The location was easy to find and handily has an underground car park a few metres away from the waterfront. When we emerged into daylight we found the place abuzz with an event called the Waterings Contest. The main event involved super athletic young men doing spectacular ring gymnastics on the edge of the lake followed by a dive, judged by a number of people in red t-shirts with pens, paper and laptops sat precariously at the edge of a platform. What’s not to like?
They had also laid on a free inflatable water slide. Not wanting to pass up an opportunity to do something for free in Switzerland, we hastily found some swimming gear for the boys and set them off.
The most unexpected free fun of the holiday
They also had a dip in the lake where there were lots of free inflatables to jump around on.
More free fun, for those prepared to go in
I had expected the Freddie Mercury statue to be located somewhere tranquil and quiet but that wasn’t the case — it’s in a prominent spot on the waterfront and was very busy, with an almost endless stream of people posing for pictures with it. Most people seemed to clutch his microphone stand which means that it is kept shiny whereas the rest of the statue is dark.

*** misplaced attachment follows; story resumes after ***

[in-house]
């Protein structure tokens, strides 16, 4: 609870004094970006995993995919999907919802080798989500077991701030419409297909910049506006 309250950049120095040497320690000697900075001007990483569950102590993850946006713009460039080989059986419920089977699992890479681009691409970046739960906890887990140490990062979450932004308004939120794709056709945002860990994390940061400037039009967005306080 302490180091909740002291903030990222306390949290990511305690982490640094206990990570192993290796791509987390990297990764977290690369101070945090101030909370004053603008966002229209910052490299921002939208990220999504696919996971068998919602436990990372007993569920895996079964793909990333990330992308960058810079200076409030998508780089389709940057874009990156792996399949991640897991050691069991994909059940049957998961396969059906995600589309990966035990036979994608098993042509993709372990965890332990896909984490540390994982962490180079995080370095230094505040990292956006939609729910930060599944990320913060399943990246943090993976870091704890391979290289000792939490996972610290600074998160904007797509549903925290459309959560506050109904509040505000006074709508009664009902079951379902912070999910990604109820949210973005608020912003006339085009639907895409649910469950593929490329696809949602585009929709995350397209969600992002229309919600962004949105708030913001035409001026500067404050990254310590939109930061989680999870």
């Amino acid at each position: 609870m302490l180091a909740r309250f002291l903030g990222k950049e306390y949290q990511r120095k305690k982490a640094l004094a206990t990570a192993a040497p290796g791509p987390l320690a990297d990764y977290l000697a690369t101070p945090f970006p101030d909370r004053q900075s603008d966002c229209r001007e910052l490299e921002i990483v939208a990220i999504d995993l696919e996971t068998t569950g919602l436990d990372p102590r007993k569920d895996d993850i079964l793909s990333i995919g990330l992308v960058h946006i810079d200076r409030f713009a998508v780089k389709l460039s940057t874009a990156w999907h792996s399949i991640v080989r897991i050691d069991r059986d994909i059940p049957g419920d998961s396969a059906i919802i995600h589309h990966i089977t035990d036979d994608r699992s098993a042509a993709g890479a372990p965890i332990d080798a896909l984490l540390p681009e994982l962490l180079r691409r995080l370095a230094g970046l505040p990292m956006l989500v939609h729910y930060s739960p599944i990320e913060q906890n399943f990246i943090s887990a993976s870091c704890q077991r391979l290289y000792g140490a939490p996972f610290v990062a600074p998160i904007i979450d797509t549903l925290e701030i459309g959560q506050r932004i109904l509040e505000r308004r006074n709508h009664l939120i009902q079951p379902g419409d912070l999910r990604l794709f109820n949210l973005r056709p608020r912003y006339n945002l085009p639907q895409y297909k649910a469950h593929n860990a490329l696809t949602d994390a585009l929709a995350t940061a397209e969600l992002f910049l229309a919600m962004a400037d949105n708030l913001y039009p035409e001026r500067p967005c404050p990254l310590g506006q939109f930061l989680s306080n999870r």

Freddie Mercury, in a spot that seems much less contemplative and private than it does on the _Made in Heaven_ album cover
At a quieter moment a lady decided it was a good place to sit and look at her phone whilst finishing her cigarette, which she then stubbed out on the base. Some people!
We probably spent a couple of hours at the waterfront and it was lovely to have been there.
The next part of our journey was south-west, up and into the Alps. The scenery en route is stunning and we were all dazzled as we drove back into France and up into the mountains. Pretty Swiss chalets turned into pretty French ones and we soon found ourselves at Chalet Cannelle, our home for the next week.
The communal space at Chalet Cannelle